The stand-up comic Demitri Martin says, “I don’t have a plan B. My plans are numbered.”
The theme of the upcoming annual SPAC* APMP conference**, at which I’m presenting and will have a booth, is “Little Shop of Proposal Horrors: A Survival Guide”.
My presentation is titled, “Survivor – Atlanta”. This wasn’t a big stretch given the overall conference theme and the popularity of this show (one of the few I thing that hasn’t been parodied as Jon and I have done “Makeover”, “Idol” and several others at previous conferences.
During my presentation, we will look at some of typical (and perhaps not so typical but certainly possible) situations that one could (should?) expect to encounter while working on a proposal. For each of these we’ll develop a three level plan, borne out of my training in martial arts.
The approach taken by the particular school of martial arts I study (Kenpo karate, Parker school) calls for a three pronged approach. These are “avoid”, “disengage” and “engage”. Each of these is fairly self explanatory so I won’t say much about then.
Avoid. Simply put, you avoid getting into a difficult situation in the first place. Be aware of your surroundings. Know where it is safe to go…and where it is dangerous.
Disengage. If you haven’t been able to avoid a difficult situation, attempt to disengage. Walk away. Refuse to engage. Don’t answer that person back. Let it go.
Engage. If you can’t avoid or disengage, then and only then do you engage. And when you engage, fully engage. With intent. Be focused. Use your training. Control your emotions and breathing. (“He/She who controls their emotions and breathing wins.”) Take command of the situation. (You’ve practiced for this and know what to do.)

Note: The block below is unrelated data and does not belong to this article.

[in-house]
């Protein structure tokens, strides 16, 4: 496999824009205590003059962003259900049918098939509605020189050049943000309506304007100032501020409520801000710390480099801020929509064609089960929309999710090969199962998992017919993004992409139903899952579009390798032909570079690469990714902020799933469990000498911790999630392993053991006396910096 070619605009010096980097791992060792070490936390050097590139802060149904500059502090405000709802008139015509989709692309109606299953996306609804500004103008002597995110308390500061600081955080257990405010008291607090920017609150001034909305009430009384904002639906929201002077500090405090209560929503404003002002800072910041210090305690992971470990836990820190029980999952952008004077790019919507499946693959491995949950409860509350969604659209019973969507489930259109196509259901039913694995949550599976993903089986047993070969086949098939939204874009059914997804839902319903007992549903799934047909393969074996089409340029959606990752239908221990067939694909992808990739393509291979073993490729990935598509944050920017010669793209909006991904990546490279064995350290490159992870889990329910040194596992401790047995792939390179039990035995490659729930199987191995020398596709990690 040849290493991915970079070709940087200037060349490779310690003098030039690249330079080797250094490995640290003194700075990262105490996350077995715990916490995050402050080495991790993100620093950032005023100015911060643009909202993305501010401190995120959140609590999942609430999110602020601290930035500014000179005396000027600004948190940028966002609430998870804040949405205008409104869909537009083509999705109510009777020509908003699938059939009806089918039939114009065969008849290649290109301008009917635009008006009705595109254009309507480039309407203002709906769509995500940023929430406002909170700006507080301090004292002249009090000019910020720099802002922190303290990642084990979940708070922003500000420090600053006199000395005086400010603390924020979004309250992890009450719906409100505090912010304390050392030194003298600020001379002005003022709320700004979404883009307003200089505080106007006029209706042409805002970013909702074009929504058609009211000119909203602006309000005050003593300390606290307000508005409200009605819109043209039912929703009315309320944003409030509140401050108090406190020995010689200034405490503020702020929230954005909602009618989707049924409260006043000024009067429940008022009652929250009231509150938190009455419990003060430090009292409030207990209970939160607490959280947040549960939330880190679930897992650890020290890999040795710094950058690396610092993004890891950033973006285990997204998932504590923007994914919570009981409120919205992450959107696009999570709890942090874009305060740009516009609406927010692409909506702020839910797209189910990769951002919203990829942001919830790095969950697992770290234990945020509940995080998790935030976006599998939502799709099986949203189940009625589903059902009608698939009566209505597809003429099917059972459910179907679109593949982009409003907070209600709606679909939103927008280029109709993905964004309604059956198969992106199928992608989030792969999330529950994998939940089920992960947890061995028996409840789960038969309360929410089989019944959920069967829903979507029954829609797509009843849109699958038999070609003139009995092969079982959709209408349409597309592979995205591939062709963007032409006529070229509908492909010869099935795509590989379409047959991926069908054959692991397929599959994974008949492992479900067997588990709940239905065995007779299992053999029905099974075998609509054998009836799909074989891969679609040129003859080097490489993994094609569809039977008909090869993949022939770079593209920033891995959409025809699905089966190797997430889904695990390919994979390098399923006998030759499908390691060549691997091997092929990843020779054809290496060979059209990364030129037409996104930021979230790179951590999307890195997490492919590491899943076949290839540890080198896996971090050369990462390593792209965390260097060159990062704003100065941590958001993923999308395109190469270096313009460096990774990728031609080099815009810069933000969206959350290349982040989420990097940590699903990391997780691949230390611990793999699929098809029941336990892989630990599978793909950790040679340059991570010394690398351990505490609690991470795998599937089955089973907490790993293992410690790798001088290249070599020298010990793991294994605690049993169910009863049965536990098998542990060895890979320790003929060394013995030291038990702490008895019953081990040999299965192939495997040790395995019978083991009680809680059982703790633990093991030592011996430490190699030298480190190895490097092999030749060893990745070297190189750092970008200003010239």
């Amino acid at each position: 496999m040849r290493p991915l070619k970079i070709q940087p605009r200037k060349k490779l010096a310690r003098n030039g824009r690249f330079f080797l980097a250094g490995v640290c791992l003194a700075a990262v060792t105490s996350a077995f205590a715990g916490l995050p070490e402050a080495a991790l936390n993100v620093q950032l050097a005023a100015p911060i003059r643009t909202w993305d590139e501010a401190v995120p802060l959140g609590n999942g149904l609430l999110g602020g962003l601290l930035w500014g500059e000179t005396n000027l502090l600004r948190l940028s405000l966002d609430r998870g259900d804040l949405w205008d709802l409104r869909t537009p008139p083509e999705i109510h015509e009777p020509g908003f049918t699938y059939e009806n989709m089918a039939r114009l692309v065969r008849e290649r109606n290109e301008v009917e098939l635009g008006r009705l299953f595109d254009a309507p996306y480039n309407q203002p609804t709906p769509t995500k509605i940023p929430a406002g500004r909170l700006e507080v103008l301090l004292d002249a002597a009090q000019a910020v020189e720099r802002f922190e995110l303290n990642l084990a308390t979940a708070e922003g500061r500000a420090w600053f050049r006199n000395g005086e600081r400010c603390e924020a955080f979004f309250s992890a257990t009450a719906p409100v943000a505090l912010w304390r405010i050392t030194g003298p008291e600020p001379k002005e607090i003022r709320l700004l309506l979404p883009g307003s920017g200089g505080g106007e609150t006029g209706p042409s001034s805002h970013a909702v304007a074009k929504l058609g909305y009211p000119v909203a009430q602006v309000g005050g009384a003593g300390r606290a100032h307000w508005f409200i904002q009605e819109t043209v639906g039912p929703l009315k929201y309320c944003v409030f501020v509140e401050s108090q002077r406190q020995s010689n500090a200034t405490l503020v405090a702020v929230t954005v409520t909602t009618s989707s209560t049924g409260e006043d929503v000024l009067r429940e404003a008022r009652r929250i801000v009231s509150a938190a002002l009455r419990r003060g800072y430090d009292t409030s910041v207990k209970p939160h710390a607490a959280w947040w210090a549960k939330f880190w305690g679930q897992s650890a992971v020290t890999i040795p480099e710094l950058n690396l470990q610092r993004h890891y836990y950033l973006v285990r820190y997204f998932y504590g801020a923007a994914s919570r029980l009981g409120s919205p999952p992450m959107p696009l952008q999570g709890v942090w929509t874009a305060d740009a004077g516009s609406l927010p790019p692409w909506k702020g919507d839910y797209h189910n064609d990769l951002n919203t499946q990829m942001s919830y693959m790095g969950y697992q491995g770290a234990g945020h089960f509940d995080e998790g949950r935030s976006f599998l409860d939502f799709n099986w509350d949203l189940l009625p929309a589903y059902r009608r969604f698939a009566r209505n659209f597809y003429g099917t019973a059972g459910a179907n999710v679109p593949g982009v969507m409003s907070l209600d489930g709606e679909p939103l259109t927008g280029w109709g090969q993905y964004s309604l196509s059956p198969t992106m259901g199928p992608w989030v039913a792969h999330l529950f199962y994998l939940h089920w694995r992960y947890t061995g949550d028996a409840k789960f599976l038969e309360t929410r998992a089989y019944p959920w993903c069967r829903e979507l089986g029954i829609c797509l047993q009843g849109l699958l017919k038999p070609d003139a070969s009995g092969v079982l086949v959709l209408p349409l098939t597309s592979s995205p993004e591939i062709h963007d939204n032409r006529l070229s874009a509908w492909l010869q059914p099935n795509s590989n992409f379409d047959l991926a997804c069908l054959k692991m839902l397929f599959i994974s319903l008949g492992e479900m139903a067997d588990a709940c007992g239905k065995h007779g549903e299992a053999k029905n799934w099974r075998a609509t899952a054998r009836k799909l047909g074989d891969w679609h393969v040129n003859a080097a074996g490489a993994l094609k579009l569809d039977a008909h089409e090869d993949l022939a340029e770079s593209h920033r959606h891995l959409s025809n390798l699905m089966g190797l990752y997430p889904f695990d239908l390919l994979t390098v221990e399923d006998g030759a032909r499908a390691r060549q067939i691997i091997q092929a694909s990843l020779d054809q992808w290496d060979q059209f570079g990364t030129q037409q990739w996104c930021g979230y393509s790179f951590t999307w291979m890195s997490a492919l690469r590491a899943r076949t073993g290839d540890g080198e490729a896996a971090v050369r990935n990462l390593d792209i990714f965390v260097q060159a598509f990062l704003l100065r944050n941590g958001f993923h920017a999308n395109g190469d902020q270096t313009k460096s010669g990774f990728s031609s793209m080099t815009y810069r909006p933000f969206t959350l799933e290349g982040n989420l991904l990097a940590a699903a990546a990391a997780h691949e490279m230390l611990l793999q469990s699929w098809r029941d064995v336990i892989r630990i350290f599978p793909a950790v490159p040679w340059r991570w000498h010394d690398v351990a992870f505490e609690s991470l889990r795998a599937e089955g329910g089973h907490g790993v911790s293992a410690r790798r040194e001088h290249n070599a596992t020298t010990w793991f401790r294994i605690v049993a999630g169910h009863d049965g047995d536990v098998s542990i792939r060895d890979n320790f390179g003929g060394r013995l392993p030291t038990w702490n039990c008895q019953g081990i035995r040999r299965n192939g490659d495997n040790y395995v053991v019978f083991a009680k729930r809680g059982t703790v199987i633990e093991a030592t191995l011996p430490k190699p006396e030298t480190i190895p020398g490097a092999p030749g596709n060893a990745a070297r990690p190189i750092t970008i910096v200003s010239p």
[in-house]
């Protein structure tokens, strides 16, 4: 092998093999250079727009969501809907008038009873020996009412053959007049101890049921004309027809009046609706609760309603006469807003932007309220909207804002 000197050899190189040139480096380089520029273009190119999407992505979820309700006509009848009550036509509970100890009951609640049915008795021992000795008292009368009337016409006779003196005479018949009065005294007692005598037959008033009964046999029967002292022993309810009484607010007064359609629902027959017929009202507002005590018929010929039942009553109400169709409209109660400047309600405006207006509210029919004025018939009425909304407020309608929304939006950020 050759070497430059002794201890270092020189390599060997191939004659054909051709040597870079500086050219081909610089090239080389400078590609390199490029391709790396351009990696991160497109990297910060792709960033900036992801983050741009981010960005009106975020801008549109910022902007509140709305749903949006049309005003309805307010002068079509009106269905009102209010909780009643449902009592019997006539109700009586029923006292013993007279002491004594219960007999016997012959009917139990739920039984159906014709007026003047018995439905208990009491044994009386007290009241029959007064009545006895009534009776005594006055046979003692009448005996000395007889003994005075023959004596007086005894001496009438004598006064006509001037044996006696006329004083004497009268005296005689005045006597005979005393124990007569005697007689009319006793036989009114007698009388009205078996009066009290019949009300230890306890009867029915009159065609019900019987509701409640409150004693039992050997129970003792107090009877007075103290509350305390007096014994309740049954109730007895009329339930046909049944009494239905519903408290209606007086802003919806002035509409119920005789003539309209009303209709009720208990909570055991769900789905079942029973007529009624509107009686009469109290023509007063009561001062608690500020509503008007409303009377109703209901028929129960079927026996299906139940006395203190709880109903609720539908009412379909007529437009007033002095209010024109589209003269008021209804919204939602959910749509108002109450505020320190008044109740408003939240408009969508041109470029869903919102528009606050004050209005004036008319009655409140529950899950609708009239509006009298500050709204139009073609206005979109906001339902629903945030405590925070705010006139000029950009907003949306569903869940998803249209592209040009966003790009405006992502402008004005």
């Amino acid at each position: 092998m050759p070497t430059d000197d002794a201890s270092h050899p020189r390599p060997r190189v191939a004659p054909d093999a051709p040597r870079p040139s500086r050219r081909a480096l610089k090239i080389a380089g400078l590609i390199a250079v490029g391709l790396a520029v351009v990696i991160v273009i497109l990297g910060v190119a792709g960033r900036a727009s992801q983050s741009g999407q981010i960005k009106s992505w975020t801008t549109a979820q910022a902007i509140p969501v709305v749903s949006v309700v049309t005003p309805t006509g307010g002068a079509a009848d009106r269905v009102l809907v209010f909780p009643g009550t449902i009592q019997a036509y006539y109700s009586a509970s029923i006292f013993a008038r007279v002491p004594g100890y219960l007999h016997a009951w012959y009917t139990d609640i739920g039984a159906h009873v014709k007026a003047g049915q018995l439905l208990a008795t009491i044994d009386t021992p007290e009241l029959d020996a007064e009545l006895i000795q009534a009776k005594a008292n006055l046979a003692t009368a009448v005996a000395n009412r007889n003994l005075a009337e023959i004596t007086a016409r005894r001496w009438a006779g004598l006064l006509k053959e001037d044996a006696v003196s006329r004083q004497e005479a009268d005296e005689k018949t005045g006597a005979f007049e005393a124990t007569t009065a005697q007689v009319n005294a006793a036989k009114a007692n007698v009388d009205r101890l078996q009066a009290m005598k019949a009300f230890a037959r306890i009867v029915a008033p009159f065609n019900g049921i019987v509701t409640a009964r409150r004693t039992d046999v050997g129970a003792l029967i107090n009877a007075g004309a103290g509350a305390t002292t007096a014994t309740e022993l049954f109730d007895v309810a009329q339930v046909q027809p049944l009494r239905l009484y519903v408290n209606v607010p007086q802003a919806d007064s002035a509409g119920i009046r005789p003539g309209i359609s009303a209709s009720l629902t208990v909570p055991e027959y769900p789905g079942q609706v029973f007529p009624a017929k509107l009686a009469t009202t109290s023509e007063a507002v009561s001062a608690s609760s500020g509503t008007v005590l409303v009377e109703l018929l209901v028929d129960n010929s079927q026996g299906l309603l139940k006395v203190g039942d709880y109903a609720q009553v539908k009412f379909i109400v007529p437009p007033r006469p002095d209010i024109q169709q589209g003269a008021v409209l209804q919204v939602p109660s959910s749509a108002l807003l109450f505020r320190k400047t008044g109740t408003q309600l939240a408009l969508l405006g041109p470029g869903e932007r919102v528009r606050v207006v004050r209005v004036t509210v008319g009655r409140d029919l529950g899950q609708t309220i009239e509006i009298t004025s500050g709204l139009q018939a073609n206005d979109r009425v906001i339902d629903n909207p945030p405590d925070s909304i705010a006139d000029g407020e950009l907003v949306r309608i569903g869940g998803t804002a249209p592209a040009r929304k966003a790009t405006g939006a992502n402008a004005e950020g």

For our proposal purposes these would be “avoid”, “contain” and “contingency” (ACC). Here too, fairly self explanatory, right? For any probable challenge, you can, given enough time, come up with a way to avoid it, contain it and or put in place a contingency in the event it can not be contained.
The analogy I use for this is “cows”, having once lived on a farm. To avoid our cows running free, they were kept in a fenced pasture. To contain them, in the event they break out of the pasture, there was a second fence surrounding the first fence. For contingency planning, we had a trailer and a pick-up in which we could go get the run away cow (yes, it did happen on a few occasions.)
I’ve worked with proposal teams and developed “ACC” plans. These have proved very useful in allowing us to develop and submit a high-impact, high-quality proposal under tough circumstances. (In fact, the tougher the circumstances, the more you need to do ACC planning.)
We’d love to hear form those of our readers who are already doing this. For what situations have planned? How has this helped you in your work?
And for those who implement this method, we’d like to hear of your success with it.
*Southern Proposal Accents Conference. This is jointly hosted by the Carolina, Florida Sunshine and Georgia Chattahoochee Chapters of APMP.
** Friday, October 30, 2009. Cobb Galleria Conference Center, Atlanta, Georgia, USA.